Except, when Poppy learns that the keys can open doors to other dimensions, she snatches it off him. Stuck to the mass, Quentin yells for Benedict to get it from her. Benedict returns, triumphant…but for one small problem. As was established only minutes ago, Benedict struggles a bit with depression himself. Weaker willed than Quentin, apparently, Benedict throws himself off the boat with the key in hand. And promptly is eaten by a sea dragon. Cool.
Poppy turns back up to release Quentin and give him the good news: dragons don’t shit. Because dragons are basically portals or whatever, once the key works its way through its digestive tract, it will wind up somewhere else. The Underworld.
I’m not the books’ biggest fan, but I do think the writers for Magicians made a mistake in how they are adapting the Quest for the Seven Keys. Season 3 thus far as been too episodic, and its resulting in pacing that’s jarring and disjointed. An overextension seems to have been made in order to accomplish a similar rhythm as was seen in previous seasons. By this I mean, the writers appear to be trying too hard to create situations that require more locations and POVs to be seen on screen.
Originally, of course, the quest is also split between Fillory and Earth. But there isn’t nearly so much jumping back and forth in the original material, and clearly for good reason. Quentin and Julia’s trip to Earth, in The Magician King, is actually more of an obstacle to be overcome. Once they find their way back to Fillory, they’re in Fillory for the long haul. Until magic goes caput at the end of the book. In the interest of adapting material for television, I’m sure it seemed like the smart choice to split each key up into individual “quests” that could be roughly cordoned off to one per episode.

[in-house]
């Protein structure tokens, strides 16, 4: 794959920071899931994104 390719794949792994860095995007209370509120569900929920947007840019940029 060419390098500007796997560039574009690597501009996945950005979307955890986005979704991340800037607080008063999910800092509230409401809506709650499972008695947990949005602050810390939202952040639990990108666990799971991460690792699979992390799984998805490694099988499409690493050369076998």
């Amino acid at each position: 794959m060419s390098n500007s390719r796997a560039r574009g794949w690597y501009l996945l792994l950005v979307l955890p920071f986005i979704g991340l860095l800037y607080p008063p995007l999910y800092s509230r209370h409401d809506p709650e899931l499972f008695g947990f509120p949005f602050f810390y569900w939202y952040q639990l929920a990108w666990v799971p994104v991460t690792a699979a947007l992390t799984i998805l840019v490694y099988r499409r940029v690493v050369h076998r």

The problem with this, though, is that by jumping back and forth between Earth and Fillory consistently between “quests”, we don’t get a sense of journey. Instead, it begins to feel redundant.
It’s a tough call. I can see how putting the whole gang on a ship for over one half of a television season could potentially kill pacing, and ruin the current structure of many POVs that Magicians had running. But this middle ground they found, in my opinion, just isn’t working. Each quest feels like an elevator episode. A character trapped in one kooky situation for the next 40 minutes, only for that problem to get hastily resolved. Very little carries over in between episodes. Ironically, the writers made a cute little jab this episode, by having Eliot and Margot break the fourth wall, claiming now they have “depth”. On the contrary, we really haven’t seen much character development stick this season. Lots of things have happened, sure. But has anyone changed?
No. Still, I’m interested to see how this will wrap up in the finale. Since Magicians has flipped the end results for the Quest of the Seven Keys from turning off magic to restoring magic, I’m curious how they will adapt the consequences. Spoilers, but The Magician King sees a conclusion where Quentin gets booted out of Fillory all Narnia-style. For good, supposedly. Will we see more of the same?